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Patchen Markell

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WTN: France, California, Italy

by Patchen Markell » Fri Apr 13, 2018 4:34 pm

I've been so swept up in our upcoming move that I've barely had time to post, but we had an offer accepted on a house this week, so I can finally stop checking the Ithaca real estate listings every thirty seconds! I'll be hitting everybody up for some cellar-design advice after we make it through the structural, but for now: wine.

Raymond Usseglio 2004 Châteauneuf-du-Pâpe Blanc. In a good place: still fresh but developing some rich waxy notes. Lemon-oil, greenness, turning spicy on the finish. Shows a little bit of heat but nothing too obtrusive.

Occhipinti 2015 IGT Sicilia "Il Frappatto." Bigger than other vintages of this wine, but more vertically than laterally; this has the usual Gamayish florality but this time it's built on a solid, dark base of minerality and tannin that could use some time. Delicious but young.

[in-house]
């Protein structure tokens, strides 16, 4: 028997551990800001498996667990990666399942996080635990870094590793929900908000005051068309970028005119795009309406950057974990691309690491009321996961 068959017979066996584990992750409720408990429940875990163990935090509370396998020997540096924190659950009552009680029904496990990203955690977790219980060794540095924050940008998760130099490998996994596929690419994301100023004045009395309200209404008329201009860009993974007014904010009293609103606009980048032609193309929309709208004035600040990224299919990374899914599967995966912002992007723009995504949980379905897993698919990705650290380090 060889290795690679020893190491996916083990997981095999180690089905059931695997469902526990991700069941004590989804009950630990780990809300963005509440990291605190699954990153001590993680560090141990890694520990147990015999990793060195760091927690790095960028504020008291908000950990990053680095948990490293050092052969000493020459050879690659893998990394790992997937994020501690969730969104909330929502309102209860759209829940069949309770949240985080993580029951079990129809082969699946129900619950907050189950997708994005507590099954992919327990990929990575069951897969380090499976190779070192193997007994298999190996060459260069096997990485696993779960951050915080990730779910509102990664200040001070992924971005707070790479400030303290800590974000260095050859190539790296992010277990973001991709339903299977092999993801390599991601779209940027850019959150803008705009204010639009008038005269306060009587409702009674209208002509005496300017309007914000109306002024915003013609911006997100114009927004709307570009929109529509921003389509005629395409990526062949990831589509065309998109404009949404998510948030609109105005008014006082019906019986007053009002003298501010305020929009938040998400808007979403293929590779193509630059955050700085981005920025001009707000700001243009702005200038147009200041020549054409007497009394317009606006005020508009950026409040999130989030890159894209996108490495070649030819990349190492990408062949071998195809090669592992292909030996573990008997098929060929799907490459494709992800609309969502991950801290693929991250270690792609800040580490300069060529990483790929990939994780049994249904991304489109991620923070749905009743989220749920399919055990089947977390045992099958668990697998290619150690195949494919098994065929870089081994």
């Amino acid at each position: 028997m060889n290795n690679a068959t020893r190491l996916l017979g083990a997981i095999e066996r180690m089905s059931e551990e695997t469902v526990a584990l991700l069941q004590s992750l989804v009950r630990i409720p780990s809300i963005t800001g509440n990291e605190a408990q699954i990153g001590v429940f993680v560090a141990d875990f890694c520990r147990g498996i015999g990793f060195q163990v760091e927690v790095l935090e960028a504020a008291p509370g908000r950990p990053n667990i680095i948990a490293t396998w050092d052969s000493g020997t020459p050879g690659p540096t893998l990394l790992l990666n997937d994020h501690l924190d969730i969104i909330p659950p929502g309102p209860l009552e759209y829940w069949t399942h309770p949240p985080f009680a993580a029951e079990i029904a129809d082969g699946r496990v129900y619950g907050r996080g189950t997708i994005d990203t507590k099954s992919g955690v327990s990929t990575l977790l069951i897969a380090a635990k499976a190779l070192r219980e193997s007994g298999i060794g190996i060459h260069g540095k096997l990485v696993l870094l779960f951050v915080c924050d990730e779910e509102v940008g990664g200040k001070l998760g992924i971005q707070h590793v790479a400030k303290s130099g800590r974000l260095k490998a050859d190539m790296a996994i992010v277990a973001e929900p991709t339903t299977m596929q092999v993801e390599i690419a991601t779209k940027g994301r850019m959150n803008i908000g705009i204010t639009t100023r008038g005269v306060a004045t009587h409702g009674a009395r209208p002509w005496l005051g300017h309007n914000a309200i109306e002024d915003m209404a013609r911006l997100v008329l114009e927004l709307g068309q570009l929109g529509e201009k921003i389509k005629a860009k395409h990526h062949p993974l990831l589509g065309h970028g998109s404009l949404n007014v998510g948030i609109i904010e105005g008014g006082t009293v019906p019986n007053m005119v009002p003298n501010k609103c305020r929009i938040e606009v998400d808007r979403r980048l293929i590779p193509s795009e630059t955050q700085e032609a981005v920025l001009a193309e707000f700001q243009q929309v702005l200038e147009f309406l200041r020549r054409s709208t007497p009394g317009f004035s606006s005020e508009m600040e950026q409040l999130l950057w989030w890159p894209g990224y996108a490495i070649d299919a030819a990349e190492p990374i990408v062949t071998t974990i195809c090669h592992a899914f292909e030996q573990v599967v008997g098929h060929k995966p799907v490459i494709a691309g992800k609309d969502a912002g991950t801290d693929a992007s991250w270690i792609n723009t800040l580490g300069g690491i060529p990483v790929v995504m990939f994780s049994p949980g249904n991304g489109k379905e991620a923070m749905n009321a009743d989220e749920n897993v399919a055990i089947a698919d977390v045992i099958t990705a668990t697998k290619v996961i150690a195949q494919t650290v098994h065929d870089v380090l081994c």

2014 Cantine Valpane Vino Rosso d'Italia, Ruchè, "Rosa Ruske." Dusky rose color, pretty, with a nice mix of strawberry and herbs. Interesting lighter style of Ruchè that makes a nice quaffer, and a good deal at $15.

Domaine Ninot 2013 Mercurey 1er Cru "Les Crêts. Better than the last Ninot we had (a Rully "Marissou" that didn't do anything for me). Solidly made, tasty, no-makeup Pinot that serves its function well (pairing with a simple weeknight meal of frozen porcini tortellini) but doesn't have much beyond that.

Salvatore Moletierri 2012 IGT Irpinia Aglianico, Cinque Querce. Third of three bottles. First was corked, second was delicious, this was corked. I don't think I'll take a chance on querce numeri quattro e cinque, thanks very much.

Frog's Leap 2008 Napa Valley Merlot. Good time to drink this up. Mellow, medium-ruby, black and red fruit, softened edges, tasty but not going anywhere from here.

Unti Vineyards 2013 Dry Creek Valley Montepulciano. Big and gutsy, but also bright, and now with all its elements working together smoothly. In an excellent place.

Domaine du Pélican 2015 Arbois Rouge, "Trois Cépages" (Pinot Noir, Trousseau, Poulsard). We had a bottle of this at the bar at Le Café Cent-Dix in Ithaca, where we wandered in, in search of dinner, after a long day of looking at houses. One house had decorative pelicans (metal, wood, ceramic, etc.) liberally scattered around the garden and inside the house. Pelicans are sort of our spirit animal, so we thought maybe this was the house for us -- but it turned out that the universe was just choosing our dinner beverage for us. Anyhow, I can't really remember enough detail to write a TN for it, but it was delicious.